And this is something in your book, Jordy. There are beautiful scenes in the book in which Jack is wanting to be something for his lover, that sense that gender is for someone, and not for yourself. The for-ness of gender is extremely important to me.

JR: I think a lot of people very much appreciated the way that “On Liking Women” reintroduces the question desire, your emphasis on the idea of gender as a relational matrix. I think for trans men, or maybe just for me, it was pleasurable because I think we're all just completely sick to death of the “self made man” idea. It just puts me to sleep, and angers me at the same time, it's just so banal. But I’d just like to call your attention to an interesting question that Juliette Mitchell might raise, which is, “Does sexuality inform gender in the same way that it informs sexual difference?” That's a question I'm sure you could knock it out of the park. And I’d also like to ask you a question inspired by Jules Gill-Peterson's Histories of the Transgender Child. It dovetails with your book in a very interesting way, but then departs from it, because it basically describes how we have clung to the idea of gender as the vanguard and sex as the regressive concept. Jules Gill-Peterson goes back and looks at these endocrinology clinics in the mid century, where they invent the concept of gender to stabilize the crumbling binary of sex, because these doctors were realizing that biological sex was not binary. So then they say that social rearing is determinative of gender identity, and we need this medicalization to bring people's social rearing in line with their body. So the book actually ends up arguing that gender has a very conservative origin. Is it a totalizing account of all gender everywhere? Perhaps not. But who is giving that, except perhaps you are preparing such a thing.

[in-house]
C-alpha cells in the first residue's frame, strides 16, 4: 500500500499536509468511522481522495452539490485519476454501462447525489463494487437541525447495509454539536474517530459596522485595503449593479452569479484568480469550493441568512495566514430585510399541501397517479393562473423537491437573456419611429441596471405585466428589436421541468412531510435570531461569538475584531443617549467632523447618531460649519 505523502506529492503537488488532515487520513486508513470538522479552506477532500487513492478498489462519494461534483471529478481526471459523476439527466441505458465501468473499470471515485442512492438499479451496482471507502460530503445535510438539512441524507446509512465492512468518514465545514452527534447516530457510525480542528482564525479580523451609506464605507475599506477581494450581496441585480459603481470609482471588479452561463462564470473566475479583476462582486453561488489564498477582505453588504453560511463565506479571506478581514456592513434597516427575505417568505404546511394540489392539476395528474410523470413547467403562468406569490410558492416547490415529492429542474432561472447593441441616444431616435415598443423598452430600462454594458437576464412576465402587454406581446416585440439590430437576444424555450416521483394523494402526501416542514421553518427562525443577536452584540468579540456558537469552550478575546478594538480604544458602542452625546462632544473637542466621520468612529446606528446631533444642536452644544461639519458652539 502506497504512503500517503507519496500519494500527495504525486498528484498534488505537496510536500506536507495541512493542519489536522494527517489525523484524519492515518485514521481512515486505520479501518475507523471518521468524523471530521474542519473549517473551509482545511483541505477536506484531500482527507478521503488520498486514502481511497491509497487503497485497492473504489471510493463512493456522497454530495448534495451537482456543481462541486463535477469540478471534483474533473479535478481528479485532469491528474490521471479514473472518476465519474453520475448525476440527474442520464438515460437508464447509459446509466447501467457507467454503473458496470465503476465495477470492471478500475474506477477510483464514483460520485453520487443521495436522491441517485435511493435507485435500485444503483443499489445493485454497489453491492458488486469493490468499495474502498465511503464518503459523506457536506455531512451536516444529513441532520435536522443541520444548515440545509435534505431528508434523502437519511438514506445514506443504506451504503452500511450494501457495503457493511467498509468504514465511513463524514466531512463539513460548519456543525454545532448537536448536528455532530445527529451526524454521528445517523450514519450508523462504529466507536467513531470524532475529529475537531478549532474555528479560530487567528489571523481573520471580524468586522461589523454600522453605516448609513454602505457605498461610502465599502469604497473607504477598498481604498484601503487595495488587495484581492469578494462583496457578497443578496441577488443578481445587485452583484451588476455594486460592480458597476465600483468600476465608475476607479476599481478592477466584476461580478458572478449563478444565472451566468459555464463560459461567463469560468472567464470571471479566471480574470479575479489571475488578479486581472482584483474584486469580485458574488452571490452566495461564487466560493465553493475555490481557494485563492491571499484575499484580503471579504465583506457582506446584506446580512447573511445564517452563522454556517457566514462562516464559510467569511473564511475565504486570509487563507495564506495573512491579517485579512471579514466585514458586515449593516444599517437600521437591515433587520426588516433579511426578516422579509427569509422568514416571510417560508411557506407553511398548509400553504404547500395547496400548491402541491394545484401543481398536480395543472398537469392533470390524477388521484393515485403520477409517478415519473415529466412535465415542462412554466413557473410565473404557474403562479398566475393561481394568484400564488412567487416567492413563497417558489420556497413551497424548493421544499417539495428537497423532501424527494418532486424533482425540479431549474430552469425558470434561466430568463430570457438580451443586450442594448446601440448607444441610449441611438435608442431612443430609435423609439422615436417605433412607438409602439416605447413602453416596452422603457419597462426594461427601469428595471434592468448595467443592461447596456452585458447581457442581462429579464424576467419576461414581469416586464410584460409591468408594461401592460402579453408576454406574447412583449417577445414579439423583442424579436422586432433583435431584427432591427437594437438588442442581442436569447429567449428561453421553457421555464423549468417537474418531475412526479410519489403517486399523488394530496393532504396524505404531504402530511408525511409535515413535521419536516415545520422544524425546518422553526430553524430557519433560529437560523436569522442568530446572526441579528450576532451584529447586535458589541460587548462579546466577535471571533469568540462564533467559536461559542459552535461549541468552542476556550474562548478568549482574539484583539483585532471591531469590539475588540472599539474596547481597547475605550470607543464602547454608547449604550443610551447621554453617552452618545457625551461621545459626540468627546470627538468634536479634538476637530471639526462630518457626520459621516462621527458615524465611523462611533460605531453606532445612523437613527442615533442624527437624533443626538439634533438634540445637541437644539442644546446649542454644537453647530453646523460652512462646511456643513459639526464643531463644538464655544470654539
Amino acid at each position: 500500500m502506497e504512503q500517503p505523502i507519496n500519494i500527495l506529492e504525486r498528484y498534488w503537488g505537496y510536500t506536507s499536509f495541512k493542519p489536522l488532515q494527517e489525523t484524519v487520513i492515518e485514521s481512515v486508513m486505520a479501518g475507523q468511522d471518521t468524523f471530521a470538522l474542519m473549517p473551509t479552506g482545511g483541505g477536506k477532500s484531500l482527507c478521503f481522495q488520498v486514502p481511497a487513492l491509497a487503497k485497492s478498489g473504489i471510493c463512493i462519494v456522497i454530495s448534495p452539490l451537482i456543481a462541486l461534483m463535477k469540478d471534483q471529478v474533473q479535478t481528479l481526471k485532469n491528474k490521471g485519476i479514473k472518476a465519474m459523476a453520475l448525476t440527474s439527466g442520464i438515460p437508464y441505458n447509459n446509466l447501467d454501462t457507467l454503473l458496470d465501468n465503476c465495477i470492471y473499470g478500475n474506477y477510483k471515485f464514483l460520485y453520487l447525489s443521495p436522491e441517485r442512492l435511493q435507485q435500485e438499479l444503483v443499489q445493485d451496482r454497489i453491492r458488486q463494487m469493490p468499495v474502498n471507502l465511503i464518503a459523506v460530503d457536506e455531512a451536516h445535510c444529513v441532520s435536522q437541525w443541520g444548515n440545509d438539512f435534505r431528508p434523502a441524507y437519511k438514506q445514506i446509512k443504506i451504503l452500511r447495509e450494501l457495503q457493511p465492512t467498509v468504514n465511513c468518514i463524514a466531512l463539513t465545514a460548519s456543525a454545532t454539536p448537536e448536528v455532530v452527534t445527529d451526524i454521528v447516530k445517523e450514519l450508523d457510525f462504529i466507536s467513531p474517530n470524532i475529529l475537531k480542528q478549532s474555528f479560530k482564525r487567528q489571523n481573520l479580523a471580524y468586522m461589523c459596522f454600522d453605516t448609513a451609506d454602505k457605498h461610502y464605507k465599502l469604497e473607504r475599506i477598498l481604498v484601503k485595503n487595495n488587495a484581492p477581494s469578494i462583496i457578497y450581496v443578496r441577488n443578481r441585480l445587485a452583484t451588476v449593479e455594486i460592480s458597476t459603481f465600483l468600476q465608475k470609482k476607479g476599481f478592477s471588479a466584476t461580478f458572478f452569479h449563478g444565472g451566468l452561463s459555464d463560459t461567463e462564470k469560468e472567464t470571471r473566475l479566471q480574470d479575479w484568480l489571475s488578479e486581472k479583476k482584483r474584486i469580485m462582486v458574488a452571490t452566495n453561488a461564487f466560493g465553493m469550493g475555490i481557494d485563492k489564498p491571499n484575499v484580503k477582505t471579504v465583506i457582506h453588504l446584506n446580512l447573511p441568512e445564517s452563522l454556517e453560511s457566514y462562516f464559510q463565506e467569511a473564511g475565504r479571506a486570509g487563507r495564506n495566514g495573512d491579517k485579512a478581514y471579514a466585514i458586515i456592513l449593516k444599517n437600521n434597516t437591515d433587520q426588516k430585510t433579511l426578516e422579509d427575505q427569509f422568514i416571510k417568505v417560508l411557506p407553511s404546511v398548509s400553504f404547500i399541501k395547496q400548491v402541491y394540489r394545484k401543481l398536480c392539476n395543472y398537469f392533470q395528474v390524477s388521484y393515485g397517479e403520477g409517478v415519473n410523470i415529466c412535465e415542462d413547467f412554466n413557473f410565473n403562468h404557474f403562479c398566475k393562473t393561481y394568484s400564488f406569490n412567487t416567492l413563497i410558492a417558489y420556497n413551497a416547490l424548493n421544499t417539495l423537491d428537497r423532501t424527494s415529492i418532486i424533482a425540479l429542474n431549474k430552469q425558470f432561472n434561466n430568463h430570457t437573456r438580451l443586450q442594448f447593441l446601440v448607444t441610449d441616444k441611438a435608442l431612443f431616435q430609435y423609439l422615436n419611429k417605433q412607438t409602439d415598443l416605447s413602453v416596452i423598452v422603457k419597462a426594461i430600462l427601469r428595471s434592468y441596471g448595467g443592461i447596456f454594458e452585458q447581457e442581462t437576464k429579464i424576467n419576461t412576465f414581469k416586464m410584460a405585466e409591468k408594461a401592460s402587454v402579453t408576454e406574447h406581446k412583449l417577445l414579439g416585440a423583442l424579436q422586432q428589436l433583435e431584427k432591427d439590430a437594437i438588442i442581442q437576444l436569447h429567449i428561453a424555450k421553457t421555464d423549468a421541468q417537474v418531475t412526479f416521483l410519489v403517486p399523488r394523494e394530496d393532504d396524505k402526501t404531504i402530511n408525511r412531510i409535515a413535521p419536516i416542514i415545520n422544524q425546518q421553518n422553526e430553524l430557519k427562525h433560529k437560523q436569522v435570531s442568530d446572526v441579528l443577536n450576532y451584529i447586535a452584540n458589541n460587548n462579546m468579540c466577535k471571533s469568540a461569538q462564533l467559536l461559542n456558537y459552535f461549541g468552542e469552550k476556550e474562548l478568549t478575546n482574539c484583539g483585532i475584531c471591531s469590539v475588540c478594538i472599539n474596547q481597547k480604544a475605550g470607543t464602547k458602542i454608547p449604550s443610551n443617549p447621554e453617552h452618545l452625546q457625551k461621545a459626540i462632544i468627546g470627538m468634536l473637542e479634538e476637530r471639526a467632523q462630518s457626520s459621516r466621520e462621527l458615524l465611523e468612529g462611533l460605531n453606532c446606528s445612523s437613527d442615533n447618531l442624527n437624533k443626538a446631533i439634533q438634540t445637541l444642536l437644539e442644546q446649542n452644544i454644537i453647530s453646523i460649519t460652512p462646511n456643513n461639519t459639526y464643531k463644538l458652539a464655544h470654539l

ALC: I haven't read this book, but I really want to. I think I am making a similar version of that argument on an ontological level, which is of course the dumber thing to do, like Gill-Peterson is actually studying real things. But for me gender is, psychoanalytically, basically a reaction formation. It’s an attempt to tamp down a problem, the problem being that everyone is female. People grapple with this in different ways. And men’s genders and women’s genders are sort of the charismatic megafauna of the attempts to deal with femaleness. So I think there is a way in which we would actually be very close on that.

And I think if you go even further back, and I mentioned this in the book actually right near the stuff about endocrinology, you find that gender is necessary as a concept in order to link bodies that have been marked as inhuman, yet still possessing sex, to bodies that have been granted personhood. So, the father of modern gynecology so-called builds the field by operating on enslaved women in his back yard during the Civil War. So I think a very specific “we” has romanticized gender as the flight from sex. But in that case too, I think woman becomes separate from female in order to justify a discipline whose purpose is to perpetuate enslavement.